• Classroom Skills(following directions, working independently)
  • Organization and following Classroom Routines
  • Interactions with peers and staff
  • Social skills
  • Fine motor and its effect in other areas
  • Does he seek information when he doesn't understand

Preparation is always a key. It's hard to think of all of your questions in the moment so a written or digital list may help. It 's good to take a some paper to take notes. It is easy to write notes on some of the papers given but they can get lost or misplaced where a notebook is a little easier to keep information in a central place.

Conference time is an important event. A little preparation can make the time more valuable. Teachers really don't always know what a parent is most interested in. The easiest way to get the information you want is to ask very specific questions.

Let the preparations begin!!


Thursday, October 13, 2016

Next Steps Toward Empty Nest

My son wanted me to help him through situations that caused anxiety. I was the resident problem solver. It was stressful for him (and for me) when I had to push him away from the comfort he had when I solved his problems. His world needed to expand. He did not want it to expand. It started with a lot of redirection. I can remember when he called me from school to solve an issue and I told him to go see the counselor or his TAG teacher and ask for help. The ability to seek out help is a critical skill a child must learn in order to go off to college or live on his own.

A child may find it very difficult to seek help. One aspect that may need extra instruction is in communication. Does your child know how to articulate her wants, needs and frustrations in the situation where she needs problem solving help? This may take walking a child through a script. I might say, " Go to Mrs. Miller and tell her that you are confused about what will happen at the homecoming assembly for those on the court? Do You have to say anything? What should you wear? Tell her you are nervous because you don't know what to expect." This is a first step. There may be push back from your child. It will require you to be calm and very convincing. There needs to be consistency. At times, it may seem like it is too hard. You will want to give up. I know I have felt that way many times. It may be three steps forward and two steps backwards on many days. If you find the process excruciating, you are in good company. I have felt that way so many times. Try to stay encouraged with any steps forward. This is a tough road but it is the way of independence in the future.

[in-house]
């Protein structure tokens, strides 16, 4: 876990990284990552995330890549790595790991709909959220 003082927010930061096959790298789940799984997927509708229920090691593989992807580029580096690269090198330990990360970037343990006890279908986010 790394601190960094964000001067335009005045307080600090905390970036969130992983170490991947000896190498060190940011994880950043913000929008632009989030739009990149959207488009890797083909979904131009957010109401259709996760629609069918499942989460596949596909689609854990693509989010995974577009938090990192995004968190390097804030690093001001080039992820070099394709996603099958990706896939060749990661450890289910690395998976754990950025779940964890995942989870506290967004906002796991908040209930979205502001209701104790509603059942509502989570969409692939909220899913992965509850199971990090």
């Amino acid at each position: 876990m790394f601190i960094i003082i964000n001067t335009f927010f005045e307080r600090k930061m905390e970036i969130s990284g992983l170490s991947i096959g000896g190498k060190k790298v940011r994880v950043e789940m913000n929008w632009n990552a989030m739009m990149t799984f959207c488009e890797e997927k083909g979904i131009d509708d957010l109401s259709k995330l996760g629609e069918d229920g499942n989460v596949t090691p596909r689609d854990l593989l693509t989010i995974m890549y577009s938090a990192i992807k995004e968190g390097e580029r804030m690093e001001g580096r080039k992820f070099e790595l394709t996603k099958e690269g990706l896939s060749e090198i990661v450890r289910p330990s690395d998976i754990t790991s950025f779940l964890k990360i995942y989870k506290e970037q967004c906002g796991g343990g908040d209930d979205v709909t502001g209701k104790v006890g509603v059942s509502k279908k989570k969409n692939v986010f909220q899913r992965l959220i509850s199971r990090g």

I am here to cheer you on. I would love to hear your story.


Tuesday, October 11, 2016

Simplifying Life Skills

What are some skills that kids need before leaving home? How does a parent teach these? Is there a way to simplify them? I have thought about this in the last few years. I have tried lots of things with my son. Some have worked and many have not. Things I thought ere important to teach, I have disregarded as unnecessary.

Two things a person must have is food to eat and clean clothes to wear. Kitchen and laundry skills must be learned before a child leaves home. Even if a child diagnosed with special needs lives in a supported environment after high school, these activities must be done in daily life. The more she knows about these areas of daily living skills, the greater likelihood of independence. He also needs to know how to purchase items, manage money/banking plus pay bills. How can a parent teach everything a child needs to know in a complete but simple way. How can a child stay organized, remember to complete all the steps in a skill and be totally independent?

Over the next few weeks, let's look at all of these. Next week we'll begin with kitchen skills. Let me know if you have other daily skills that could be included in this series.